Regeneration, local dimension, and applications in numerical algebraic geometry

Doctoral Dissertation


Algorithms in the field of numerical algebraic geometry provide numerical methods for computing and manipulating solution sets of polynomial systems. One of the main algorithms in this field is the computation of the numerical irreducible decomposition. This algorithm has three main parts: computing a witness superset, filtering out the junk points to create a witness set, and decomposing the witness set into irreducible components. New and efficient algorithms are presented in this thesis to address the first two parts, namely regeneration and a local dimension test. Regeneration is an equation-by-equation solving method that can be used to efficiently compute a witness superset for a polynomial system. The local dimension test algorithm presented in this thesis is a numerical-symbolic method that can be used to compute the local dimension at an approximated solution to a polynomial system. This test is used to create an efficient algorithm that filters out the junk points. The algorithms presented in this thesis are applied to problems arising in kinematics and partial differential equations.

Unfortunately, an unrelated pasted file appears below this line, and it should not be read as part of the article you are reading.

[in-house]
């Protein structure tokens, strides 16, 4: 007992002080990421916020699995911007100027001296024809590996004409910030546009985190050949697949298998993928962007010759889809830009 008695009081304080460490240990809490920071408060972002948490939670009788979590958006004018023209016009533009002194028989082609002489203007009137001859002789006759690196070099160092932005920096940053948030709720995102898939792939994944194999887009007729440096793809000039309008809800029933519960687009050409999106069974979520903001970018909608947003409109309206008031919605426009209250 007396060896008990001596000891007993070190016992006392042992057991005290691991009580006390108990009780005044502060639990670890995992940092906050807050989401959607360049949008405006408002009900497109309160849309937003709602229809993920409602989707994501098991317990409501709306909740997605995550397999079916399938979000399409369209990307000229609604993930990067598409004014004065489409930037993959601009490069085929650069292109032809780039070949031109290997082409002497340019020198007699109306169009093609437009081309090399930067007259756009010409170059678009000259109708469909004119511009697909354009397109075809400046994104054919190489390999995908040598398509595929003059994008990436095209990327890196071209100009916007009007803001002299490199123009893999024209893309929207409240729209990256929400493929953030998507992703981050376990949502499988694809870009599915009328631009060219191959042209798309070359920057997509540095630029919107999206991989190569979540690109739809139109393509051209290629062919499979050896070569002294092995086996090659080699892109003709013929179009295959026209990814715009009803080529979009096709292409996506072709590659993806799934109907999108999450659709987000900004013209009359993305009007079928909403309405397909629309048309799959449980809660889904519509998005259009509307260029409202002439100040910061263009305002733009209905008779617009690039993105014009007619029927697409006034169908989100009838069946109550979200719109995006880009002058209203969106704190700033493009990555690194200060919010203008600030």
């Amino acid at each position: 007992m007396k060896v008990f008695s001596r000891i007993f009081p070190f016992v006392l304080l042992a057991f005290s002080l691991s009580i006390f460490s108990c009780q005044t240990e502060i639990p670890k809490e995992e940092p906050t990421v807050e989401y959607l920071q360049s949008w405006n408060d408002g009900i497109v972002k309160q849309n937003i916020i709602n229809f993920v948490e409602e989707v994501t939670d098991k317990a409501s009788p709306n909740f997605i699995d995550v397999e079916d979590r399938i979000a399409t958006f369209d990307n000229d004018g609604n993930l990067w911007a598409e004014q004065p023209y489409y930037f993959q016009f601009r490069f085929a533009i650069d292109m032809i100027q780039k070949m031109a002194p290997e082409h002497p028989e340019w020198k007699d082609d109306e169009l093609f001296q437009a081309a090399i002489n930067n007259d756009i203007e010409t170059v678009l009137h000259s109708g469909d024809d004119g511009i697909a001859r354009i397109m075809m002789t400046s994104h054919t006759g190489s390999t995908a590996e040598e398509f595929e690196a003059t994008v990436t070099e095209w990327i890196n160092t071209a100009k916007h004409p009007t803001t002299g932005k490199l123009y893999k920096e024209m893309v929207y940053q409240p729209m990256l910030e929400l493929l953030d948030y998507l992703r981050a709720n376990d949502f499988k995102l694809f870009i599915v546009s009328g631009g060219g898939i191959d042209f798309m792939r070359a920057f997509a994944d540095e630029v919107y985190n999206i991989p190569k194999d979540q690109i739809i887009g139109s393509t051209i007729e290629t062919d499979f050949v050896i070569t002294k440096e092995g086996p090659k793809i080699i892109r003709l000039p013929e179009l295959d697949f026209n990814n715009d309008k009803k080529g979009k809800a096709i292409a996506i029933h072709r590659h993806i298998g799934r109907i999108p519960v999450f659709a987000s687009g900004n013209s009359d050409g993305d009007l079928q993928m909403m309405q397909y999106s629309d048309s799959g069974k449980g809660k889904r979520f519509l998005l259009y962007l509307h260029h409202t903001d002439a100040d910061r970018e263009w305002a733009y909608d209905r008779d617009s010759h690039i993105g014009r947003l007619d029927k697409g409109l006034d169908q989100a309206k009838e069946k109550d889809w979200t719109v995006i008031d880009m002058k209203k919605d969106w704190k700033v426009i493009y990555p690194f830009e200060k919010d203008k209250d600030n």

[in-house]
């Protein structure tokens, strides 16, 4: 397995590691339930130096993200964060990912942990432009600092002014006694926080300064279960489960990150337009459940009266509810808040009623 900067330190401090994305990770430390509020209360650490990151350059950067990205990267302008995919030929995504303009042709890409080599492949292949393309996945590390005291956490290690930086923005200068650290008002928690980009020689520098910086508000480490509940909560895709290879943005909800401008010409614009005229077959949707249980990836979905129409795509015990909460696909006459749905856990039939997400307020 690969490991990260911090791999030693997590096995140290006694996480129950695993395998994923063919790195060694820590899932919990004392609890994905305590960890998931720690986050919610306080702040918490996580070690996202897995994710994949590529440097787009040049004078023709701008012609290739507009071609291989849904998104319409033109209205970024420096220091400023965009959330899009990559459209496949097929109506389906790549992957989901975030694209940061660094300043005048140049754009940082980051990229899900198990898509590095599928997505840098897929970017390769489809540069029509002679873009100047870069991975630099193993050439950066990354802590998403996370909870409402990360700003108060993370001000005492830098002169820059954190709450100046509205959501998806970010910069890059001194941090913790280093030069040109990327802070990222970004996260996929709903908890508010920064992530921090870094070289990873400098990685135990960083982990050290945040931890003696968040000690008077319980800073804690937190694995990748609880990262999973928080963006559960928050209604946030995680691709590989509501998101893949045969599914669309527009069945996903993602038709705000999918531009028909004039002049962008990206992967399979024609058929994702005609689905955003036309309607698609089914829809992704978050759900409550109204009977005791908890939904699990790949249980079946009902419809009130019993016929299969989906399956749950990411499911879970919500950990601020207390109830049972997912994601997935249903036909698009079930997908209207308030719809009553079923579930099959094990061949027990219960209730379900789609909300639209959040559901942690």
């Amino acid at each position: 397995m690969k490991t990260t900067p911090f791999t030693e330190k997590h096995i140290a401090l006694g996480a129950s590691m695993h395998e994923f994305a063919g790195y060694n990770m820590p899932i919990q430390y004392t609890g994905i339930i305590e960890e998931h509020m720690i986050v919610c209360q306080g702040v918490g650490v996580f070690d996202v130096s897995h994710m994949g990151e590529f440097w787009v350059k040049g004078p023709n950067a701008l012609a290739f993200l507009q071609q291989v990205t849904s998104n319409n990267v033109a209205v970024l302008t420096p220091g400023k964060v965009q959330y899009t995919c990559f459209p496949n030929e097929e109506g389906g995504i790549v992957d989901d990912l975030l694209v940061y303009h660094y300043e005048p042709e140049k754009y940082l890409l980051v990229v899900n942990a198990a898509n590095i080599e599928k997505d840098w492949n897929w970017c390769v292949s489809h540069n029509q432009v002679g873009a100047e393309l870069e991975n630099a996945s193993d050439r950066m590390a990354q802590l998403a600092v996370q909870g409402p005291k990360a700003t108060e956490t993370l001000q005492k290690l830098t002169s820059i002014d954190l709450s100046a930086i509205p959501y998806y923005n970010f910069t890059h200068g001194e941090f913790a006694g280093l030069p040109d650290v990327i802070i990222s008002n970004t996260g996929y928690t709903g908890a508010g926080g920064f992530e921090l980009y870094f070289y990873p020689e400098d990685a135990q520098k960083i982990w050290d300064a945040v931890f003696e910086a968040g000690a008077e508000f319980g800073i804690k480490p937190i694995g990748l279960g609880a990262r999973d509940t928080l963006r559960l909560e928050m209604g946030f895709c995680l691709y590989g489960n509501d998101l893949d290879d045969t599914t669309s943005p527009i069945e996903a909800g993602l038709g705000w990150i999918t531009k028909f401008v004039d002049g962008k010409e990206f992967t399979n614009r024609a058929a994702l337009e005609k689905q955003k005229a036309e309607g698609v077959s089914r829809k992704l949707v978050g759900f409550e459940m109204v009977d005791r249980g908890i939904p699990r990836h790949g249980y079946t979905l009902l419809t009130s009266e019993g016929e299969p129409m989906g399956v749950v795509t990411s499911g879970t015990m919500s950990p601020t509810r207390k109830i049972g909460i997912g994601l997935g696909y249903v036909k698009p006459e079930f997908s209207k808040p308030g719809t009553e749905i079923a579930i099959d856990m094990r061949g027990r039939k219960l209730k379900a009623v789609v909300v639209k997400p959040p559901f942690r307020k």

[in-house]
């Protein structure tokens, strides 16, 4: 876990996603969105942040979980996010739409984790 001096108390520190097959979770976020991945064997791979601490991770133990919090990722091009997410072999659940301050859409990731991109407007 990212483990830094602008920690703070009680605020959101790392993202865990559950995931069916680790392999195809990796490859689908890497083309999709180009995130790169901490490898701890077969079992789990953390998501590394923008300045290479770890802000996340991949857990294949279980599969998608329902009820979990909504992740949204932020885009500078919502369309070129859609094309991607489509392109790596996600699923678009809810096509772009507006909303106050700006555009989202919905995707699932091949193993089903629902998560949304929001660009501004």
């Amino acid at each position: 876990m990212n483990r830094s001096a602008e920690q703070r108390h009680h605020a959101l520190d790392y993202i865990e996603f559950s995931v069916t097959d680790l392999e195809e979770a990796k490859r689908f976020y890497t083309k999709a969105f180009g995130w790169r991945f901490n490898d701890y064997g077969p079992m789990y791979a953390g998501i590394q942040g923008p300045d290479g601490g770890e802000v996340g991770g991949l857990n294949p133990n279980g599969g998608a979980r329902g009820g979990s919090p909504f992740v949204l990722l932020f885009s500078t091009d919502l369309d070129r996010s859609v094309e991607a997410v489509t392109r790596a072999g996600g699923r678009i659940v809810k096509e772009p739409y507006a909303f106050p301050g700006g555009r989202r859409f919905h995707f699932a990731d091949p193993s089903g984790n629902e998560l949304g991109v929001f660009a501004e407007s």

Attribute NameValues
  • etd-04142009-101147

Author Jonathan David Hauenstein
Advisor Andrew J. Sommese
Contributor Charles W. Wampler, Committee Member
Contributor Andrew J. Sommese, Committee Chair
Contributor Jason McLachlan, Committee Co-Chair
Contributor Bei Hu, Committee Member
Contributor Chris Peterson, Committee Member
Degree Level Doctoral Dissertation
Degree Discipline Mathematics
Degree Name PhD
Defense Date
  • 2009-03-27

Submission Date 2009-04-14
  • United States of America

  • regeneration

  • polynomial systems

  • numerical algebraic geometry

  • local dimension

  • Bertini

  • University of Notre Dame

  • English

Record Visibility Public
Content License
  • All rights reserved

Departments and Units


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